Petroleum Product of the Week: Hammocks

Petroleum Product of the Week: Hammocks

By on May 19 2017

I'm looking into purchasing a hammock and I thought this was the perfect opportunity to look into how they're made and the best ones to buy.

I've been seeing a lot of nylon-based hammocks, and they're all spread out as far as pricing goes. So, what's the deal with that?

What's the Best Hammock? (best qualities in a parachute hammock?)

Hammocks are a great alternative to camping in tents, cabins, or campers. When you're looking into the right one for you, you'll want to keep a few things in mind:

  1. Weight and number of occupants;
  2. The type of camping you'll be doing;
  3. The type of weather the hammock will be exposed to;
  4. Where you will be using the hammock.

There are so many types of hammocks available: rope, jungle, tree, parachute ... and each one is meant for different uses and environments. Each style is also made with different materials.

Rope hammocks, for example, are either made of cotton or polyester. Cotton can hold moisture, leading to mold, but that problem is eliminated with polyester, which is resistant to water retention. This is just one example of the things you must keep in mind when buying a hammock.

Parachute hammocks are often made of parachute nylon. This type of nylon is durable, lightweight, breathable, and one of the most popular hammock styles on the market today.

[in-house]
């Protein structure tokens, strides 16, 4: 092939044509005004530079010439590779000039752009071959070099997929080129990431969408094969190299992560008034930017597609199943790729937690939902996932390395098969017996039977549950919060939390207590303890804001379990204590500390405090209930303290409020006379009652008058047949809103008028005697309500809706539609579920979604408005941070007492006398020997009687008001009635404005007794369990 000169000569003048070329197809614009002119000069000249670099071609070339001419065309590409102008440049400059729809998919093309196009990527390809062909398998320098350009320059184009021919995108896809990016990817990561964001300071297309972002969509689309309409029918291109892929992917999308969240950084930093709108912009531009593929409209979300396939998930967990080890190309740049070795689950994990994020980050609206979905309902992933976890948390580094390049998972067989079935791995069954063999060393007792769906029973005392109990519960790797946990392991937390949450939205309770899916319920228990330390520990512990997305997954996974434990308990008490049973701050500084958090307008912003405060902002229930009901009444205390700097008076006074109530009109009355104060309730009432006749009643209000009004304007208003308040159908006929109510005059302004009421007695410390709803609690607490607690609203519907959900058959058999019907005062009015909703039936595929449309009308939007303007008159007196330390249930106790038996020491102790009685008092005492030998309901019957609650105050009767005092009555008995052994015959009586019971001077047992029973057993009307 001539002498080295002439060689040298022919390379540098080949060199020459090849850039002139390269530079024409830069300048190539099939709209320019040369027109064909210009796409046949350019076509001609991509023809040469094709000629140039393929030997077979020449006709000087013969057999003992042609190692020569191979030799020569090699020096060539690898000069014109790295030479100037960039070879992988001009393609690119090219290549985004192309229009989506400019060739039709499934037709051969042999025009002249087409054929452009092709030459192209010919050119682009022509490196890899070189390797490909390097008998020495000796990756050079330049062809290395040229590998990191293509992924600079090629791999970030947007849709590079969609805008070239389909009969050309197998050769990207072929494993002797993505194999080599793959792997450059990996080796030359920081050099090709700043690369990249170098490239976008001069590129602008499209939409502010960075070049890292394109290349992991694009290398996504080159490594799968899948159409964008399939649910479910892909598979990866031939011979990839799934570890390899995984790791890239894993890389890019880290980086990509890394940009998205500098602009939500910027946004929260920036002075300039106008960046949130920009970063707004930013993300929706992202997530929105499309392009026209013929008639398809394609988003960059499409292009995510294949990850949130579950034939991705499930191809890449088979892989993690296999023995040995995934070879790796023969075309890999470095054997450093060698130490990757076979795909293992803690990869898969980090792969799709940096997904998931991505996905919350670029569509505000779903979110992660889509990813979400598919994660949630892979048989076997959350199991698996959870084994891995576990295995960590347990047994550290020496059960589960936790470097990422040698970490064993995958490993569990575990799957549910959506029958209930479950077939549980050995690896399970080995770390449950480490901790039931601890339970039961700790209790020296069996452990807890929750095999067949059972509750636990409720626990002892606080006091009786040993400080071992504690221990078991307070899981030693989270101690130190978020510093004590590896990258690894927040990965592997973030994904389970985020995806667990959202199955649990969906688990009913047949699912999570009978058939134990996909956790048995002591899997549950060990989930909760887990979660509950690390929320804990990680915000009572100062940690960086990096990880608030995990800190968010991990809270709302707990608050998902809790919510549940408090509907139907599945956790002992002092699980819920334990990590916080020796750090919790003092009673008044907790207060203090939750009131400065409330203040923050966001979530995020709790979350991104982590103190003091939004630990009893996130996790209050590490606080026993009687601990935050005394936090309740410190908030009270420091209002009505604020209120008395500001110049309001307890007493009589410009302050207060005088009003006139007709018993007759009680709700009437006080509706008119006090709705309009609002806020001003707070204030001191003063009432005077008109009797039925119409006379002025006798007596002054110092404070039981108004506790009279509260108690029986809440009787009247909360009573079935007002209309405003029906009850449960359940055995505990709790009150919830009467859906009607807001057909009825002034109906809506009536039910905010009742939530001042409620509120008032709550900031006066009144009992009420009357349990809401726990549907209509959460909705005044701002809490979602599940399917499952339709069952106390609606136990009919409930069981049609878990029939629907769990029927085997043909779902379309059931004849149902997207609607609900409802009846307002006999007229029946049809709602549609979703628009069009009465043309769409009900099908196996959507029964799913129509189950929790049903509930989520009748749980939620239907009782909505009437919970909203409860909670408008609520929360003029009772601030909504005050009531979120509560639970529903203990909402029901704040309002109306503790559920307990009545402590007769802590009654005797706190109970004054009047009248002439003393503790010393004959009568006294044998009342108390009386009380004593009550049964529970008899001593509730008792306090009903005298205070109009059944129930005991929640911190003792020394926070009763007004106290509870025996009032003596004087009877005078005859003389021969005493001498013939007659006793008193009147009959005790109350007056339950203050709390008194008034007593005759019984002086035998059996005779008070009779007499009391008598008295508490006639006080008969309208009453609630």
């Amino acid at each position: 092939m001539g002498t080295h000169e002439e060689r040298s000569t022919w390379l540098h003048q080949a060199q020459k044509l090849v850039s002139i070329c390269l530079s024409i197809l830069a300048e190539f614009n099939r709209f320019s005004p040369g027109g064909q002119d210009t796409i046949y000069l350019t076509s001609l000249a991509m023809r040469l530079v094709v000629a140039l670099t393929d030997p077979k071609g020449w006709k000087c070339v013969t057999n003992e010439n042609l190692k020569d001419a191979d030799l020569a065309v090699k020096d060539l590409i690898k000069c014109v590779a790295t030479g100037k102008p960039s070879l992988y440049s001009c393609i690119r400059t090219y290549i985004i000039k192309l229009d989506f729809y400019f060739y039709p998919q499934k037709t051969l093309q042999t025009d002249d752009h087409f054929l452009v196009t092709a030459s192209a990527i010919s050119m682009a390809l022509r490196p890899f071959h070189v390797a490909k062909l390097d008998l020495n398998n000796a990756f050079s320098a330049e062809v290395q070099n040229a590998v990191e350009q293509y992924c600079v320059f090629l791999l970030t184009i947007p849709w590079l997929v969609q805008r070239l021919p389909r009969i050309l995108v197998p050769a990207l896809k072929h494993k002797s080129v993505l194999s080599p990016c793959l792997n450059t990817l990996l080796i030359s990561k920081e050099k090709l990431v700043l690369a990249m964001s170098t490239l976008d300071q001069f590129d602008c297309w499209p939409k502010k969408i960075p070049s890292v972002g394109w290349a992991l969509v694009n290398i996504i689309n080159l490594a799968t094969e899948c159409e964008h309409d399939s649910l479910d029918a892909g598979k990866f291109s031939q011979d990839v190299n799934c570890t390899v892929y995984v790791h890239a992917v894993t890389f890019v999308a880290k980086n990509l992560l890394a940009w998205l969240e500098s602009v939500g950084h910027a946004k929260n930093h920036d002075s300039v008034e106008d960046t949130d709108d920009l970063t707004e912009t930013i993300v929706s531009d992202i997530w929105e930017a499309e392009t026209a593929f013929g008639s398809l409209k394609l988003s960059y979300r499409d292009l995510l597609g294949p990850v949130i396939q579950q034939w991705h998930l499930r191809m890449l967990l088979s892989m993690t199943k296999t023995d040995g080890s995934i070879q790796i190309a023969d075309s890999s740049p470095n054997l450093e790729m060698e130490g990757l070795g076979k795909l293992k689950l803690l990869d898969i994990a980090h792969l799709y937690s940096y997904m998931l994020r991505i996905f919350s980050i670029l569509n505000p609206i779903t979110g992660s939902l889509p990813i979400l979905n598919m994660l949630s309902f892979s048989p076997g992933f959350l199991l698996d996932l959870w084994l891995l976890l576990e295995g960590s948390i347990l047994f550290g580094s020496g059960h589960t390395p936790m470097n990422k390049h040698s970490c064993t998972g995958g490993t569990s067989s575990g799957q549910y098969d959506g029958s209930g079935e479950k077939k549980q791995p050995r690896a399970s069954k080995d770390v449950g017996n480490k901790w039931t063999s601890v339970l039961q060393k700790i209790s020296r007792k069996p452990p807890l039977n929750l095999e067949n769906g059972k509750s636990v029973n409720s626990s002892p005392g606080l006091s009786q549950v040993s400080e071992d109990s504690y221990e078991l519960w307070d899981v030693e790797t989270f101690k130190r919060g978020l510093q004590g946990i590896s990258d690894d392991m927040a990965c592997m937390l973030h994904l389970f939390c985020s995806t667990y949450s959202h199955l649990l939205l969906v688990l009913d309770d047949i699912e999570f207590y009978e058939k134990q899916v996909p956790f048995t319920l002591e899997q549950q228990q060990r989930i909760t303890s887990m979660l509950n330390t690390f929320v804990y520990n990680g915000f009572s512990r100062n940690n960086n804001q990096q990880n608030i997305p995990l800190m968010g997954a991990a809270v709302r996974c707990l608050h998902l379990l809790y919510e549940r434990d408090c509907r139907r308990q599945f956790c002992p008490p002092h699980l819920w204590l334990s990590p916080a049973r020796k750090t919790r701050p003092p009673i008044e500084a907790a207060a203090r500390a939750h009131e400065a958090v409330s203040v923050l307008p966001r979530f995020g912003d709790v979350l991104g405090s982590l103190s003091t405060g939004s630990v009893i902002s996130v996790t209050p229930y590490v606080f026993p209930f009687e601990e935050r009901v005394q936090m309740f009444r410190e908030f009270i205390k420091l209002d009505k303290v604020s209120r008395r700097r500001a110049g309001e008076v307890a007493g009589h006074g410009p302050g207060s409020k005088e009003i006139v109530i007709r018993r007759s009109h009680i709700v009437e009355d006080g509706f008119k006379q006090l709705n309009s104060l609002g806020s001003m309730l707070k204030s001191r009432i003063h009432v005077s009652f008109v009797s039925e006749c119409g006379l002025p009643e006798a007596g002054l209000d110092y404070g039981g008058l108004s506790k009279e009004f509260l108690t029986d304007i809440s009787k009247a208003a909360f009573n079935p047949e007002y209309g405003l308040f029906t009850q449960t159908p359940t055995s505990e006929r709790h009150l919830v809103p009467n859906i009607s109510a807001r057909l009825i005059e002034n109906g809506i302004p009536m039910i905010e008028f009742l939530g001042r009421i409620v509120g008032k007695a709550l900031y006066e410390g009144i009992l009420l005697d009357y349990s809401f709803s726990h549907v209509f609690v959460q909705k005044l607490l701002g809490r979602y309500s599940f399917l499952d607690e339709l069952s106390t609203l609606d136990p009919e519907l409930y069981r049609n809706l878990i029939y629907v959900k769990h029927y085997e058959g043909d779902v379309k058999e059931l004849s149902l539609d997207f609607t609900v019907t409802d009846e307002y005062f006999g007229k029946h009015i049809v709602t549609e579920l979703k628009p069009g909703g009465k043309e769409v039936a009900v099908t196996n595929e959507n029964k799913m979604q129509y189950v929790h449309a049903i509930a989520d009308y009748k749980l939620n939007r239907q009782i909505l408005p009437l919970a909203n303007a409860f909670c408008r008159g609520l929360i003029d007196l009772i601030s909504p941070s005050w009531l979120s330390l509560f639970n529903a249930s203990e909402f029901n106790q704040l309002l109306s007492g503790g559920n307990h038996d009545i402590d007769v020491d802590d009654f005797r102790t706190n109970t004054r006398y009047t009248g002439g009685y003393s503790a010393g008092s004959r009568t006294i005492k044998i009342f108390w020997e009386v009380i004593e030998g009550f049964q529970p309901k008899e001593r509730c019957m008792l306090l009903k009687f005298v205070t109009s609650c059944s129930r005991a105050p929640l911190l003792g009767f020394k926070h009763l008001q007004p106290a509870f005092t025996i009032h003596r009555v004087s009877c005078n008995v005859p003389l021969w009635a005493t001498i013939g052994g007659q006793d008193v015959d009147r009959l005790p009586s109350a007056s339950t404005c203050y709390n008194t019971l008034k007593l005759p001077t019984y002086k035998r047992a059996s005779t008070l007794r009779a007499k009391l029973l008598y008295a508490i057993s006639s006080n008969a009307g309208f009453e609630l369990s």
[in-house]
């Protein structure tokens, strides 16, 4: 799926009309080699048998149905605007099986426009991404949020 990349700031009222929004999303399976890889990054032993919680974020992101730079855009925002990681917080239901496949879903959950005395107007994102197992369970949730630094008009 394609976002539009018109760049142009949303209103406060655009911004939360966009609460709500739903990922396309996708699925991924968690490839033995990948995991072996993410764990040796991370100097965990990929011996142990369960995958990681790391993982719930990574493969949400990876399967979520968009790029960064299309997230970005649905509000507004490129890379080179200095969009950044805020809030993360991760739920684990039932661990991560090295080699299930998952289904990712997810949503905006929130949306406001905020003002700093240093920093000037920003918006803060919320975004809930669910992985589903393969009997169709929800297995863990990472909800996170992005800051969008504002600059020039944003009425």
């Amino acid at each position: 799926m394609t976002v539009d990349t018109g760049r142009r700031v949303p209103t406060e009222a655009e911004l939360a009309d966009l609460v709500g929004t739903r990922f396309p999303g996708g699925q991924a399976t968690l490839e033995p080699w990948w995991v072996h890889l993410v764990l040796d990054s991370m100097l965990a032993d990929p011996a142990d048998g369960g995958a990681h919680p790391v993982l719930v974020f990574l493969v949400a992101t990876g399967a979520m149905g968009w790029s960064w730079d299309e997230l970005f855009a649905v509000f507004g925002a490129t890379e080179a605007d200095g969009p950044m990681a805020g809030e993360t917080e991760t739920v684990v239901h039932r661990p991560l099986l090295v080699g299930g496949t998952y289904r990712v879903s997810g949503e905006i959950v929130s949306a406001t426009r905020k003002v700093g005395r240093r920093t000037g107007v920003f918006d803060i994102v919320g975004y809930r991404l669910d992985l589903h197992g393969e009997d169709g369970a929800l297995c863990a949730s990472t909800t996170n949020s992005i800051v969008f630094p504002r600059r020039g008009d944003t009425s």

Quality is often one of the components of price differences, which makes sense. Better quality nylon is a must unless you're okay with falling through your hammock at any given time.

If a Tree Falls in the Forest, Where's the Petroleum?

We've talked about nylon-based camping-related things before, including tents, backpacks, and we even have a post about camping.

So why is nylon used so frequently in camping essentials? Because it's durable.

There are also many components that go along with the actual hammock: straps, clips, and even some stands. These hammock stands are sometimes made from PVC piping (hello petroleum).

Tree saver straps are wide webbed straps that secure your hammock to trees while ensuring that you don't actually cause damage to the tree. They are often made from synthetic materials including nylon, polyester, spandex, and more--all derived from petroleum.

While some people are wary of the effects petroleum has on the environment, it provides a way for us to enjoy nature and products like tree saver straps help to ensure that we aren't damaging the environment while doing so.

So, I've at least settled on tree saver straps and a nylon hammock ... now I just have to settle on a brand and color.

If you're looking for tips for your first outdoor hammock camping trip, this article provides some great tips and guidelines to make sure you have a great time while making a minimal impact on the environment.

Happy Hammock-ing!


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